Guilford County Schools
The PSAT will be administered to Early College at Guilford students at 9 a.m. Oct. 15. The test is free and transportation to the test site will be provided. Students with the highest PSAT scores will be eligible for a variety of College Board scholarships.
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The Early College at Guilford is participating in three business/education fundraising programs. For the Harris Teeter Together in Education program, you can help The Early College at Guilford raise funds by linking your store card to both the Early College at Guilford (No. 6515) and the Early College at Guilford Robotics Team. Harris Teeter will give the school a percentage of every purchase made at the store. The Office Depot will give the school five percent of money spent at the store. Give the store clerk the number 70122055. Food Lion has a similar program called “Lion Shop and Share.” To participate, visit www.foodlion.com and select “Lion Shop and Share,” then “Link MVP Card.” Select Early College at Guilford and register your 12-digit MVP card number.
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The Early College at Guilford was presented with the 100 percent graduation rate award Sept. 8 in Raleigh. Charles Blanchard, principal of The Early College at Guilford, attended the award ceremony and accepted the plaque that granted the school admission into the “100% club” granted to schools all of whose students graduated in a given year.
HPU’s School of Education has partnered with Thomasville City Schools in a $1 million Project Impact Grant as part of a two-year research project focusing on the integration of 21st-century technologies and instruction in K-12 classrooms.
The grant, an extension of the Think BIG grant awarded to the school of education earlier this year, seeks to evaluate the impact of providing technology instruction and support through the establishment of professional learning communities. This includes teachers’ attitudes toward technology, use of 21st-century technologies and impact on academic achievement.
Jane Bowser, technology coordinator for the school of education and the original recipient of the 2008 Think BIG grant, is providing technology instruction through a series of Summer Institutes and staff development modules. Mariann Tillery, dean of the school of education, is directing the research component.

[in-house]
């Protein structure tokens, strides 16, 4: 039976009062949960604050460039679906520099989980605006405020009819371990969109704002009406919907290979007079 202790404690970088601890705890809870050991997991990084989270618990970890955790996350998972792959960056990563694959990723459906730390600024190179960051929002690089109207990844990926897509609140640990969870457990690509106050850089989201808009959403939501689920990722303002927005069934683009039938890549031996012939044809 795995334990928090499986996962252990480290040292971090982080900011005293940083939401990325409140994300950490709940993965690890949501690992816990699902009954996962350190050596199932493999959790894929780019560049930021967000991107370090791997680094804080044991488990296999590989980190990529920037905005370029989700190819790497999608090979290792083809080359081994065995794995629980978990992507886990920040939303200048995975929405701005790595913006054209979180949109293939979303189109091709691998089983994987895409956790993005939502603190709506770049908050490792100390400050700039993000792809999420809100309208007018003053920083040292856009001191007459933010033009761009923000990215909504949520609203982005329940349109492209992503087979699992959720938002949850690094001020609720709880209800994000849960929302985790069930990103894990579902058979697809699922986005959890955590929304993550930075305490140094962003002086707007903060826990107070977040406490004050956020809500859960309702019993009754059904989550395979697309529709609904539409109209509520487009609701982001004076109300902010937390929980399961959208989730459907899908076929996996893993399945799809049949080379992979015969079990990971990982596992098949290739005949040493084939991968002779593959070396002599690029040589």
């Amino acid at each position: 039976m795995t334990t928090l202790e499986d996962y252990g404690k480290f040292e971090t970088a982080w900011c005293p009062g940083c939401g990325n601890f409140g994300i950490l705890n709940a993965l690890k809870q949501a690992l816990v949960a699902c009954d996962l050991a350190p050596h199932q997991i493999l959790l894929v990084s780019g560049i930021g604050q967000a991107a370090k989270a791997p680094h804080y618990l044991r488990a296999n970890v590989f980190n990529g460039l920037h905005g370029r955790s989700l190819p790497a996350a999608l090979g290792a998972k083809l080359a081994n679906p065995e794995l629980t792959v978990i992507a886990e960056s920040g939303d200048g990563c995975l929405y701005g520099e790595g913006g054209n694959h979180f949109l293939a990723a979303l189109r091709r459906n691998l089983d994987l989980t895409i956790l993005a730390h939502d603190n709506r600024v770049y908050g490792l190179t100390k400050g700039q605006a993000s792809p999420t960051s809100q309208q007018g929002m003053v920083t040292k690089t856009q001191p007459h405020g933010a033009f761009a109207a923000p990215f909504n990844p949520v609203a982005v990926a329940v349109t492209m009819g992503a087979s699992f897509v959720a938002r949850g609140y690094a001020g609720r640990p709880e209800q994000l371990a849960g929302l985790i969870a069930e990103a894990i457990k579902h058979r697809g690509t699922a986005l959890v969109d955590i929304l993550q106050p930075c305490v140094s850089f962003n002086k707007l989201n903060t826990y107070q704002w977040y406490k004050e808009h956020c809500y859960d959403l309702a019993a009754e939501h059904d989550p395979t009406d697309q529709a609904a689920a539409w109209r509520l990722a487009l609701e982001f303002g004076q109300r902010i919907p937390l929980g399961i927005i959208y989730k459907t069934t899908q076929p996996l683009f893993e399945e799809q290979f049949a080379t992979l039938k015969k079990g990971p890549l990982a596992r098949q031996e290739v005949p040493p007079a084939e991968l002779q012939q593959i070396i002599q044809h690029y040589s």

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HPU hosted a group of young political leaders from Lebanon on Sept. 16 for a panel that explored issues of diversity and multiculturalism in the High Point area. The panel was sponsored by the Piedmont Triad Council of International Visitors.
The panel included Harold Warlick, dean of the chapel at HPU; Trent Vernon, principal of Johnson Street Global School, and Peter Maluth, an immigration specialist with World Relief Refugee Service in High Point; Rabih Dandachli, from the Muslim Student League; Tony Darwish, vice chairman and head of the media department at the Lebanese Forces Student Association; Melkar El Khoury, executive assistant for the Foundation for Human and Humanitarian Rights for Lebanon; Makram Ghassan Rabah, analyst for the New Opinion Workshop, and Gilbert Rizk, editor in chief of Kataeb.org.
The visitors also are learning about U.S. policy-making, strategies for conflict resolution and interfaith initiatives in dealing with religious and cultural diversity.
Carole Head, chairwoman of the Modern Foreign Language Department at HPU and a member of the Board of PTCIV, served as host.
A&T’s school of education is the featured school for the 2008 homecoming. Beginning Oct. 10, from 3 to 5 p.m., the school will host an alumni reunion High Tea & Tour program and reception. Alumni and guests will hear the school’s newest dean, Ceola Baber, and receive a tour of the new education building. From 11:30 a.m. to 1 p.m. Oct. 11, the school will host a pregame picnic for alumni and friends of the school of education. Activities will be held at the school of education building at Bluford Street and Benbow Road.
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A&T’s criminal justice program in the department of political science and criminal justice is offering A Criminal Justice Roundtable brown-bag lunch at noon Wednesdays in October in Room 220 Gibbs Hall.
The topics and facilitators are:
l Oct. 1: The Impact of Crime on the Movement for Civil Rights. James P. Mayes.
l Oct. 8: Police as Slaves, John Jones.
l Oct. 22: Savage Inequalities in the Educational Experiences of Youth: A Crime of the State, professor Radscheda Nobles.
l Oct. 29: moderated student panel discussion.
Discussions are open to the public. Information: 256-2127.
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Greensboro Mayor Yvonne Johnson will be the keynote speaker for A&T’s Fall Convocation at 10 a.m. Oct. 9 in Harrison Auditorium. Johnson will also be the grand marshal for the university’s homecoming parade at 8 a.m. Oct. 11.